Will try to give you a short synopsis of my rather extended travels during the last couple of weeks.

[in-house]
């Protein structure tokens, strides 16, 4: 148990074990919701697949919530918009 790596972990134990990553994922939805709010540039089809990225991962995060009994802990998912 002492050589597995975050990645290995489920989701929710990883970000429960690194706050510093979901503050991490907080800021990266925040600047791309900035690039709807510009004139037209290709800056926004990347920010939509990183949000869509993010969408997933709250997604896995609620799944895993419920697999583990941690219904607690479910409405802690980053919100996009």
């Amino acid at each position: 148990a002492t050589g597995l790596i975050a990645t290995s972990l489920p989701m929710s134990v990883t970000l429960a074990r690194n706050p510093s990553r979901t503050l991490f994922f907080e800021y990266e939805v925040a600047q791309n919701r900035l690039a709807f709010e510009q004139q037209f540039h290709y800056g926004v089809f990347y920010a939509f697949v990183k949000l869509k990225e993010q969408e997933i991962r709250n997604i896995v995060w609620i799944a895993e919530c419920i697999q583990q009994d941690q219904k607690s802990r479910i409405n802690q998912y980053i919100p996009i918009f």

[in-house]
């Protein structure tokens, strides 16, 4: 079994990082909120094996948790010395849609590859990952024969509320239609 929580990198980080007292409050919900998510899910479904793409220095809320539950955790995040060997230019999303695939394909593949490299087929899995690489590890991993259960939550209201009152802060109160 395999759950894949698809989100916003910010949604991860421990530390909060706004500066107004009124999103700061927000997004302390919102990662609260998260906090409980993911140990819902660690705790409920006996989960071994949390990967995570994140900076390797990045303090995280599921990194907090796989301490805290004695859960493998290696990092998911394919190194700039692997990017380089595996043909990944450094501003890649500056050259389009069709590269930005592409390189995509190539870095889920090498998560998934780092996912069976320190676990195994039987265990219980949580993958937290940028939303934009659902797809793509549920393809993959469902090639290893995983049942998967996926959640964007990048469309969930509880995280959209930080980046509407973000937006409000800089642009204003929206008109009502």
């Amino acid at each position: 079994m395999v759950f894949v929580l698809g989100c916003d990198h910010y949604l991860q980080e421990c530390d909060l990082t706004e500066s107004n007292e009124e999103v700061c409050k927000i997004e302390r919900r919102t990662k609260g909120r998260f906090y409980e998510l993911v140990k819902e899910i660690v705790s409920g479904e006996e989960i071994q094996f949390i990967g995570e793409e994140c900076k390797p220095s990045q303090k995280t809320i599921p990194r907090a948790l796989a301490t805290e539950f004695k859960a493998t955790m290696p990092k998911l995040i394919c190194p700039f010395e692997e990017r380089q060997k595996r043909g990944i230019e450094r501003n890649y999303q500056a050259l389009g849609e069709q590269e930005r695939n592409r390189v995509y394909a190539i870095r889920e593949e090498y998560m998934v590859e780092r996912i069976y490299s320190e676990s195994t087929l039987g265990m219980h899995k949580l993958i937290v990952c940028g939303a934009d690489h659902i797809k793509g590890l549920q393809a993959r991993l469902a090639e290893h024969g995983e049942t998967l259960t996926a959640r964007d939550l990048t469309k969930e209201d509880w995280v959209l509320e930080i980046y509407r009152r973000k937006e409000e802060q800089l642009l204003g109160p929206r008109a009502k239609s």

On Thursday, April 22nd, the 1st Battalion was billeted in some huts about a mile from Viamertynghe and about 5 in the afternoon a crowd of refugees were seen passing along a nearby road. A bunch of us went over to see what the trouble was and were told that the French had been forced to give way and were rapidly retiring. With this we were called back to our huts and warned to be ready at a moments notice. However all was quiet until about 1:00 a.m. when we were quietly called and ordered to 'fall in' as soon as possible in full marching order and to have all the ammunition we could carry as well as one day's beef and biscuit ration. All this required about half an hour and we marched off without hardly a word spoken although there were many silent hand clasps. After about an hour's march we halted and while we rested, several French soldiers passed us. They seemed intent on one idea, and that was to put as much space between themselves and the Germans as possible. We were none of us told the 'where and why', but the flashes and roar of artillery 'dead ahead' told us only too plainly our ultimate destination. After resting a short time, we got the order to advance along a road parallel with the railway between Poperighe and Ypres, about 1-1/2 miles out of Ypres we turned to the left and marched along the way for twenty minutes, when we were suddenly given a jolt by several 'high' explosive shells bursting within a few yards of us. However, we continued to advance and shortly came to a pontoon bridge across the Yser Canal, which we crossed. Just here I happened to spy Major Beattie and hailed him. He came over and gave me a hearty handclasp, saying 'Paul, my lad, be a man and put your trust in God as this is serious business.' He told me that the Brig. Major had forbidden him to go any farther. He then bid me good-bye and good luck and remained to cheer the boys as they crossed the narrow bridge. From here we advanced about 300 yards and commenced to dig ourselves in but soon got orders to advance. We had learned by this time that the 4th Battalion was ahead of us. By 5 a.m. the shells and bullet were pretty thick and there were several casualties. We now proceeded - two platoons at a time - in single file under cover of a hedge and a ditch for about 200 yards. Just here the platoons extended to the right and advanced in line of skirmishers to the left front. Here the fireworks started in earnest. The enemy were along the brow of a gentle slope some 1500 yards distant. The position was an excellent one as they had a clear field of fire, and there was no cover for us but a few ditches only a couple of feet deep. Our boys were as steady as rocks and advanced with a regularity and precision that has won our 'Name' surprising everyone, ourselves included. Through some miracle several of us reached a rough trench about a thousand yards up the hill it was useless to advance further as there were so few of us left after the Hell of Fire we had gone through that we could not hope to reach the enemy's lines. By this time it must have been about 10 a.m. We set to work like demons to make our rough shelter as good a protection as possible and by noon had quite a passable trench, in which we kept up a heavy rifle and machine gun fire until 4 in the afternoon. The enemy had kept up a heavy fire all day but now it seemed to redouble in fury and by this time our artillery had come into action and was pounding away at a terrible rate, and the word came along that supports were coming on our right. Looking around we could see line after line advancing across the fields we had traversed in the early morning. Many a man in that trench muttered 'Thank God' and we did our best to cover the advance with our rifle fire. Soon the King's Own Scottish Borderers came into our position in the trenches, and as soon as they had gotten their breath our senior officer, Capt. Parks, yelled at the top of his voice 'Come on First Canucks, lets give them Hell'. We answered to a man and springing over the parapet started to advance. After advancing about 150 yards I felt a sudden shock in my right thigh, for all the world like a blow with a hammer. Then I realized I was done and remembering 'First Aid to the Injured' tied my pull- through tight around the top of my leg and by using the handle of my entrenching tool made a bind of a tourniquet and stopped some of the flow of blood. Would like to tell you how I got back to the dressing station but as I have only a vague idea myself of how it happened will leave that and my trip back across the Channel, up through England, to this grand good hospital for another letter but will say the doctors promise that I can begin to get around again in a couple of weeks. Love to all.